Cites: Nature. 2012 Sep 13;489(7415):220-3022972295
Cites: Nat Rev Microbiol. 2009 Jan;7(1):61-7119029955
Cites: Nature. 2009 Jan 22;457(7228):480-419043404
Cites: DNA Res. 2009 Feb;16(1):1-1219147530
Cites: Gastroenterology. 2009 May;136(6):2015-3119462507
Cites: Inflamm Bowel Dis. 2009 Aug;15(8):1183-919235886
Cites: FEMS Microbiol Lett. 2012 Sep;334(1):1-1522568660
Cites: Appl Environ Microbiol. 2005 Jan;71(1):547-915640233
Cites: Appl Environ Microbiol. 2005 Mar;71(3):1501-615746353
Cites: Curr Opin Biotechnol. 2005 Apr;16(2):204-1115831388
Cites: Gut. 2006 Feb;55(2):205-1116188921
Cites: Br J Nutr. 2006 Feb;95(2):303-1216469146
Cites: FEMS Microbiol Ecol. 2006 Aug;57(2):239-5016867142
Cites: Appl Environ Microbiol. 2006 Aug;72(8):5615-716885316
Cites: Res Microbiol. 2006 Nov;157(9):857-6616934438
Cites: Br J Nutr. 2007 Jan;97(1):126-3317217568
Cites: DNA Res. 2007 Aug 31;14(4):169-8117916580
Cites: J Mol Microbiol Biotechnol. 2008;14(1-3):90-917957115
Cites: J Mol Microbiol Biotechnol. 2008;14(1-3):128-3617957120
Cites: ISME J. 2007 May;1(1):56-6618043614
Cites: Am J Clin Nutr. 2008 Jan;87(1):91-618175741
Cites: Clin Infect Dis. 2008 Feb 1;46 Suppl 2:S104-11; discussion S144-5118181712
Cites: Genome Biol. 2007;8(7):R14317659080
Cites: Nat Methods. 2008 Mar;5(3):235-718264105
Cites: Appl Environ Microbiol. 2000 Jun;66(6):2578-8810831441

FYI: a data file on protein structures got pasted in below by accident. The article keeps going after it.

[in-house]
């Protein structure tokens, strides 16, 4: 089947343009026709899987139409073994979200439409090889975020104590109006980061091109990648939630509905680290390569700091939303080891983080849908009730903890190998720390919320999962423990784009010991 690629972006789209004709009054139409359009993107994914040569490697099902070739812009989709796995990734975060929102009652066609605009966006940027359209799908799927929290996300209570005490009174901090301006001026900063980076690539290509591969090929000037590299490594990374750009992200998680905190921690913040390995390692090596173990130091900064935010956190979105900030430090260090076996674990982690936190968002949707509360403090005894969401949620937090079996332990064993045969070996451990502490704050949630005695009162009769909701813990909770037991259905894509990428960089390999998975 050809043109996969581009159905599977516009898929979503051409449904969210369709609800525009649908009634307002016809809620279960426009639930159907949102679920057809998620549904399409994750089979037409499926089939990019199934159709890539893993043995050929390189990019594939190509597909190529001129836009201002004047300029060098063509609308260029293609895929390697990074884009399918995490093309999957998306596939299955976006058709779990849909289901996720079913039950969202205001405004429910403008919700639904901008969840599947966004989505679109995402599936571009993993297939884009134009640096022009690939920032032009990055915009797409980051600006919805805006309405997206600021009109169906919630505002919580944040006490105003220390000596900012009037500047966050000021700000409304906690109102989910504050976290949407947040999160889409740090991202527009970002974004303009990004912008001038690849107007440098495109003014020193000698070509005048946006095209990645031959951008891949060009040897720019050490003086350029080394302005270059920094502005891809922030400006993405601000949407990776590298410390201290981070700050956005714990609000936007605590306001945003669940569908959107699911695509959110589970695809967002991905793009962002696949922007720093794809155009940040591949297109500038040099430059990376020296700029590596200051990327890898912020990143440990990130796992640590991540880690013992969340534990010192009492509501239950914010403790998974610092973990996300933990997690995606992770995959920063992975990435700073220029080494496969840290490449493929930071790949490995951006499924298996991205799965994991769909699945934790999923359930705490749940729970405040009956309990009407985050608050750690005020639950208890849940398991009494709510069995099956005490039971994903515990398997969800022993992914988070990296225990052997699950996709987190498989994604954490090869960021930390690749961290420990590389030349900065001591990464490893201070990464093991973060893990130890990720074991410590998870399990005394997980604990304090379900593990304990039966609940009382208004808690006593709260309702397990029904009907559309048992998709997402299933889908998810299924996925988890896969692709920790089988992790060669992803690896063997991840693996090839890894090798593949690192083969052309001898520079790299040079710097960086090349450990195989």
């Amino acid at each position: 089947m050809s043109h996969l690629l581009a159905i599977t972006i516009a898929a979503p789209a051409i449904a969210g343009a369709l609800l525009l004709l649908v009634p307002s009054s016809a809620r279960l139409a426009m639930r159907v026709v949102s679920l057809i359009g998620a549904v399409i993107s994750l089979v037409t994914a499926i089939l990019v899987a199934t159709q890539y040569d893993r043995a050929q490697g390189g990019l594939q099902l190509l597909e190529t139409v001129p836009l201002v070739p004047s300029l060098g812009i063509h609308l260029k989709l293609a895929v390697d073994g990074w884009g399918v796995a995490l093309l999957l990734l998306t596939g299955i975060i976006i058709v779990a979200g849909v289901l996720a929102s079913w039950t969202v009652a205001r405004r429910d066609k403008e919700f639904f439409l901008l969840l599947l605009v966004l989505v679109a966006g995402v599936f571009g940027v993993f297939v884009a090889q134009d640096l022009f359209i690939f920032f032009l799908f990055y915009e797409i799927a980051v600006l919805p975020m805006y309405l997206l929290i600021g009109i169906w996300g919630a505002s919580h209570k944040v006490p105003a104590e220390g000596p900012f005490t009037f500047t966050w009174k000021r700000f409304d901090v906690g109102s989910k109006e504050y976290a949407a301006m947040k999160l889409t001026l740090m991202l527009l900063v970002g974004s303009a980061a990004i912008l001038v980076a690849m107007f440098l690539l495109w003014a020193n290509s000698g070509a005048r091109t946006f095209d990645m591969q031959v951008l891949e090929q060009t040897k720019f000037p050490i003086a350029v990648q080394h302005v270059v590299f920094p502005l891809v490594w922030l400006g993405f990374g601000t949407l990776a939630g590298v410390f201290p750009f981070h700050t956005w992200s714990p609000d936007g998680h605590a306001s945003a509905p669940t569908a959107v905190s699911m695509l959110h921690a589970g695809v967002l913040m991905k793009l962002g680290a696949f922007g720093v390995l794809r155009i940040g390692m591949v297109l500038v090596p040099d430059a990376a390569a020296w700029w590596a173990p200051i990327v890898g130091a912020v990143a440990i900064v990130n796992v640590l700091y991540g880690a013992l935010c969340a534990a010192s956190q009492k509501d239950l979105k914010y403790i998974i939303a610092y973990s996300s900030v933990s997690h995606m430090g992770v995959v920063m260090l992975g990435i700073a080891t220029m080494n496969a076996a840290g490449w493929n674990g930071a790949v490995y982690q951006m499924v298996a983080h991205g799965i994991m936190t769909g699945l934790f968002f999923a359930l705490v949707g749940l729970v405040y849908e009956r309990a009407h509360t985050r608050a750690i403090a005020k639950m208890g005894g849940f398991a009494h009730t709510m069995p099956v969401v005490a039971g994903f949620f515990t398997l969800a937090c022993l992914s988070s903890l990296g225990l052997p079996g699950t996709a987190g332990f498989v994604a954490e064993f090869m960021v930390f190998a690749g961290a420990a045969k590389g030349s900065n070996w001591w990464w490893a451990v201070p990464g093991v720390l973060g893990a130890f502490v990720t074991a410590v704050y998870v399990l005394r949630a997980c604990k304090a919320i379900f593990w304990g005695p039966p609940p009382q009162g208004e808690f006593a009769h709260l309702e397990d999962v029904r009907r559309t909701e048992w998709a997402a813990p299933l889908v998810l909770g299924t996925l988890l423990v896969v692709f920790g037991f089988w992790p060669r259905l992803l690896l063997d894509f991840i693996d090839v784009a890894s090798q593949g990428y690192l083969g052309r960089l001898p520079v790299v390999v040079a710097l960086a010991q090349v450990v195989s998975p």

Cites: Appl Environ Microbiol. 2008 Apr;74(8):2461-7018296538
Cites: FEMS Immunol Med Microbiol. 2008 Jun;53(1):18-2518336547
Cites: PLoS One. 2008;3(7):e283618665274
Cites: J Biotechnol. 2008 Aug 31;136(1-2):3-1018616967
Cites: Can J Microbiol. 2008 Aug;54(8):660-718772928
Cites: PLoS Genet. 2008 Nov;4(11):e100025519023400
Cites: Nat Methods. 2009 Sep;6(9):639-4119668203
Cites: Annu Rev Microbiol. 2009;63:269-9019575569
Cites: Nat Rev Genet. 2010 Jan;11(1):31-4619997069
Cites: ISME J. 2010 Jan;4(1):17-2719710709
Cites: PLoS One. 2010;5(1):e874520090909
Cites: Nature. 2010 Mar 4;464(7285):59-6520203603
Cites: Expert Rev Anti Infect Ther. 2010 Apr;8(4):435-5420377338
Cites: Appl Environ Microbiol. 2010 Jul;76(13):4550-220435766
Cites: Nat Rev Gastroenterol Hepatol. 2010 Sep;7(9):503-1420664519
Cites: ISME J. 2010 Nov;4(11):1481-420505752
Cites: Pediatrics. 2010 Dec;126(6):1217-3121115585
Cites: Nucleic Acids Res. 2010 Dec;38(22):e20020880993
Cites: Genome Res. 2011 Mar;21(3):494-50421212162
Cites: Curr Opin Pediatr. 2011 Apr;23(2):145-5021415831
Cites: ISME J. 2011 Apr;5(4):741-920962877
Cites: Pharmacol Res. 2011 May;63(5):366-7621349334
Cites: Bioeng Bugs. 2011 Mar-Apr;2(2):80-721636994
Cites: BMC Genomics. 2011;12:24521592414
Cites: Gut Microbes. 2010 May-Jun;1(3):186-9521327024
Cites: Int J Food Microbiol. 2011 Sep 1;149(1):50-721296446
Cites: Gut Microbes. 2011 May-Jun;2(3):127-3321646865
Cites: BMC Med. 2011;9:9221806843
Cites: Annu Rev Microbiol. 2011;65:411-2921682646
Cites: Science. 2011 Oct 7;334(6052):105-821885731
Cites: Sci Transl Med. 2011 Oct 26;3(106):106ps4122030747
Cites: Sci Transl Med. 2011 Oct 26;3(106):106ra10622030749
Cites: Nat Rev Microbiol. 2012 Jan;10(1):66-7822101918
Cites: Nat Rev Genet. 2012 Jan;13(1):47-5822179717
Cites: PLoS One. 2011;6(12):e2731022194782
Cites: Cell. 2012 Mar 16;148(6):1258-7022424233
Cites: Curr Opin Biotechnol. 2012 Apr;23(2):192-20122137452
Cites: Mol Oral Microbiol. 2012 Jun;27(3):182-20122520388
Cites: Science. 2012 Jun 8;336(6086):1262-722674330
Cites: Science. 2012 Jun 8;336(6086):1268-7322674334
PubMed ID
23571675 View in PubMed
Less detail